So far, I’ve been unable to find any other test report which replicates this result. We’ll just have to wait for a full disclosure from DxO Labs.
Other testers disagree with DxOMark findings – could iOS 8 be making pictures worse?
While DxOMark praises the colour performance of the latest iPhone models, there are others who disagree.
Testers at Tom’s Guide, have reported issues with the iPhone 6’s automatic white balance, the feature designed to ensure natural looking colours under changing light conditions. According to Tom’s Guide, moving a human hand in and out of shot caused other objects in the shot to change colour.
They also noticed more chromatic aberration, which shows up as purple fringing in high contrast areas, on both iPhone 6 models when compared to the iPhone 5s.
They believe these problems are due to changes in iOS 8 and the way it processes white balance rather than a flaw in the camera hardware itself.
Testing an iPhone 5S before and after an upgrade to iOS 8 showed similar purple fringing appeared after the update which was not present in iOS 7. If this is the case, it could be possible to correct these issues on both the iPhone 5s and the iPhone 6 in a future software update.
You can view their findings in depth at tomsguide.com.
Scoring top marks overall in the DxOMark tests doesn’t mean the iPhone 6 and iPhone 6 Plus have the best cameras across the board: The now discontinuedNokia Lumia 1020, for example, still trounces both new iPhones in the texture and noise tests, but is let down in other areas such as colour reproduction and video performance in general.
The iPhone 6 and iPhone 6 Plus, on the other hand, didn’t score badly on any individual test and it’s this consistently good performance, coupled with a few outstanding results such as autofocus performance, which allow the new iPhones to take an overall lead in the DxOMark results.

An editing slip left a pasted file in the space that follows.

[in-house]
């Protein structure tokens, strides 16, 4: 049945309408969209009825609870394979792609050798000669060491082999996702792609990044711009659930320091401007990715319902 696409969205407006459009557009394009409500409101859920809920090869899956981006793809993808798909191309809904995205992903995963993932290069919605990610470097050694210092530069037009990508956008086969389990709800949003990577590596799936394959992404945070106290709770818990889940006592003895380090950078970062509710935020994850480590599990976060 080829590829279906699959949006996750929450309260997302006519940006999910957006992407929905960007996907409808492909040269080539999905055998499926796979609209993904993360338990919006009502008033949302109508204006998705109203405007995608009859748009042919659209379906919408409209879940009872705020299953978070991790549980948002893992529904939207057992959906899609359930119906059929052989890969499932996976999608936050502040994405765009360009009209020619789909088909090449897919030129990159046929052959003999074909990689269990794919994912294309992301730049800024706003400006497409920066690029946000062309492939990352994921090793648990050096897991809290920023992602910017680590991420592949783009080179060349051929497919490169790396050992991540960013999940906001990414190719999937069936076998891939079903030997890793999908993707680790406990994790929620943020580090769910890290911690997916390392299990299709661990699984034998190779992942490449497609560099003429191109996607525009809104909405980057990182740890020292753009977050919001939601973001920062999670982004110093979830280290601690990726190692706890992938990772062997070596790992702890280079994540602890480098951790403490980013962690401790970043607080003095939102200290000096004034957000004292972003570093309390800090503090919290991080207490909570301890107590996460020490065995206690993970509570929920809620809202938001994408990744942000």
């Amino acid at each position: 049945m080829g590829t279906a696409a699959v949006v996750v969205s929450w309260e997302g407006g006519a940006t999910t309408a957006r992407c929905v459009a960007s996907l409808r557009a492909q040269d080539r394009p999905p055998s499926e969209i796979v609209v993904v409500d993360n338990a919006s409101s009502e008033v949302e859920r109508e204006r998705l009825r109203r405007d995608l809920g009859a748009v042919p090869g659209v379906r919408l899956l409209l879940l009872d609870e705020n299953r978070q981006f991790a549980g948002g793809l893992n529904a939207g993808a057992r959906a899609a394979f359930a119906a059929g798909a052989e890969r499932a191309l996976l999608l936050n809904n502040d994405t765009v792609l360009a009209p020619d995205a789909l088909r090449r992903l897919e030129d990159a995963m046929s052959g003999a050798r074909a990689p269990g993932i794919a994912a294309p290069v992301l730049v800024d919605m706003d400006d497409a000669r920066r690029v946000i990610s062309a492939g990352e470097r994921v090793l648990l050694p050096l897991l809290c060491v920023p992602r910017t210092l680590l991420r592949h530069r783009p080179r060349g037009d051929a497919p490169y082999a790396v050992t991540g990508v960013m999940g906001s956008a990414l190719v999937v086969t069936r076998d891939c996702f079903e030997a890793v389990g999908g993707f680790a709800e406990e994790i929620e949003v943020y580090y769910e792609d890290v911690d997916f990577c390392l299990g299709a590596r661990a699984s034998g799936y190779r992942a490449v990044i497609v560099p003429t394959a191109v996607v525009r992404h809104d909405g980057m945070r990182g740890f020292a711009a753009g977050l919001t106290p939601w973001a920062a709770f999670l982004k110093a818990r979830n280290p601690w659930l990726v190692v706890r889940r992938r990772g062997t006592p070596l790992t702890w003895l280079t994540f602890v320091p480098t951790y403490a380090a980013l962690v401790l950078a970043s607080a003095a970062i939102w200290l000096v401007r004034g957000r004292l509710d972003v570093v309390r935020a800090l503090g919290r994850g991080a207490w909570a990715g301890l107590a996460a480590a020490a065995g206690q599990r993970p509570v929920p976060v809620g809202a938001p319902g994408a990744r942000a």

It’s also important to note that, as a rule, DxO Labs don’t retest phones when their firmware is updated. Being highly dependent on digital image processing to produce the final image, smartphone cameras can greatly improve, or sometimes reduce, image quality when a new operating system is installed.
In the case of the Lumia 1020 in particular, a subsequent firmware update, not tested by DxO Labs, greatly improved picture quality.
The Nokia ‘Black’ update improved colour accuracy and added support for raw image output, allowing the user to use professional image processing software on their computer to achieve excellent results.
While the iPhone 6’s results are very good, its victory in the DxOMark tests stands only over competing phones at the time they were originally tested, without taking any subsequent improvements into consideration.
Moving forward, there’s sure to be stiff competition from phones as yet untested by DxOMark, including the Panasonic Lumix DMC-CM1 with its massive imaging sensor and challengers such as LG’s G3 with its laser-guided autofocus system.
If you’d like to see how the iPhone 6 compares to previous generations, you canfind out here. Also check out fellow contributor Amadou Diallo’s full iPhone 6 Camera Review.